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In Reply to: Again you miss the point; but I've learned to expect that. nt posted by Dan Banquer on August 23, 2006 at 09:02:02:
Dan, are you stupid? You pick one of the cheapest "hifi" amps on the market and blame its noise on lack of negative feedback, even though it is a Class D design where noise of the sort you measured is par for the course feedback or not.
You also blame its sonic character on the fact that it has no feedback, ignoring the other more obvious factors that would make an amp sound bad when the going gets tough; namely a cheap ass underpowered and underspecified power supply.
From this HIGHLY FLAWED example you draw conclusions about all negative feedback amps as if they all behave like a cheap ass Class D amp that should have been left driving cheap ass subwoofers for hometheater-in-a-box.
If you look at the links I gave you above you will see that nearly ALL Class D amps measure like the Panasonic. Most have plenty of negative feedback.
Your point was blantantly obvious. You wanted to "prove" that subjectively a no feedback amp can't sound good and must be contaminated with tons of noise (in band or out of band). The fact is that I know of SET amps (of course with no feedback) that are so quite they don't even make a whisper with 100+db/watt speakers. And at low power measure better than most SS amps at the same low power.
Think I'm wrong about your point?
"I have had the misfortune recently to listen to two units that had no negative feedback" This sets the tone.
"Both of these units had much in common: they both clouded up when the music got dense, and both had objectionable and very audible noise" Implication: bad sound must be due to lack of feedback.
"Some folks may appear to like these characteristics, I find it takes away valid and important musical information that I would like to hear." Assumption: These pieces sound bad so all non-feedback gear sounds bad and people must love it for these charactertistics.
"I will assume at this point considering my experience, that folks who think negative feedback is the curse of audio, prefer the noise and lack of information units without negative feedback give."
Assumption: People prefer noise not music and I am the only one who knows the difference. Nevermind if these units are not representative of non-feedback gear as a whole.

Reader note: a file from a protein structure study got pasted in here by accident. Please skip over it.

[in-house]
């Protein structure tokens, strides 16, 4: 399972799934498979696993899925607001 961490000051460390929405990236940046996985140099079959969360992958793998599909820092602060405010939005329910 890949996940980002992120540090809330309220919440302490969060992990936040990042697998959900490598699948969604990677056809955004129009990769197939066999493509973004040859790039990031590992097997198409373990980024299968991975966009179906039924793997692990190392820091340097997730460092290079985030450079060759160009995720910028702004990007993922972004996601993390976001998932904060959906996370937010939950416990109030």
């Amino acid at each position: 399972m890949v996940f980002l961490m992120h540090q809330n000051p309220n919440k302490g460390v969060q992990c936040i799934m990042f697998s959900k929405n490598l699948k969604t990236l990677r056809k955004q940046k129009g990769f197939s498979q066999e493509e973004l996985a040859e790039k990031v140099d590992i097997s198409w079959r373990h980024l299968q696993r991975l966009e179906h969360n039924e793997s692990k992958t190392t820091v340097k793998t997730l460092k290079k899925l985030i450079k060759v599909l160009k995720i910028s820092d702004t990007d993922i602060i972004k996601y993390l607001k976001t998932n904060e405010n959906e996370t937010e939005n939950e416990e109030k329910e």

Jesus, Dan! A non-feedback Class D amp is not representative of ANYTHING. In fact it is the only one I know of. It certainly doesn't relate to all those non-feedback linear amp designs (which have little to no noise out of band for starters).
"Dan, are you stupid? You pick one of the cheapest "hifi" amps on the market and blame its noise on lack of negative feedback, even though it is a Class D design where noise of the sort you measured is par for the course feedback or not. "
There is a bunch of Audiophiles on various forums who praise this/these units to the skies and call it a giant killer.
Take it to them, I was done with this months ago.
So, what's the CD player - an Emerson combo?
"There is a bunch of Audiophiles on various forums who praise this/these units to the skies and call it a giant killer"
Most of us dismiss this for what it is, Dan, people happy that something so cheap doesn't sound like complete crap. I thought we were talking about serious amp design here not mass market garbage. I am note even sure it sounds better than the usual so-called "linear" amplifier available at this price.
I haven't heard a Class D amp yet that sounds anything close to what real music sounds like with the exception of the (very expensive) Sharp. This one sounds like a very good SS amp with soft high frequencies (soft as in not grating to the ears). All the rest I have heard fail in the HF (no surprise there is it?) and just generally have a funny overall tonal balance. I have heard many types, ICE, tripath, hypex, Ucd, proprietary, etc. There are definite differences but none sounds right and I think the HF noise is a major culprit as is the overall harmonic distortion spectrum these amps produce.
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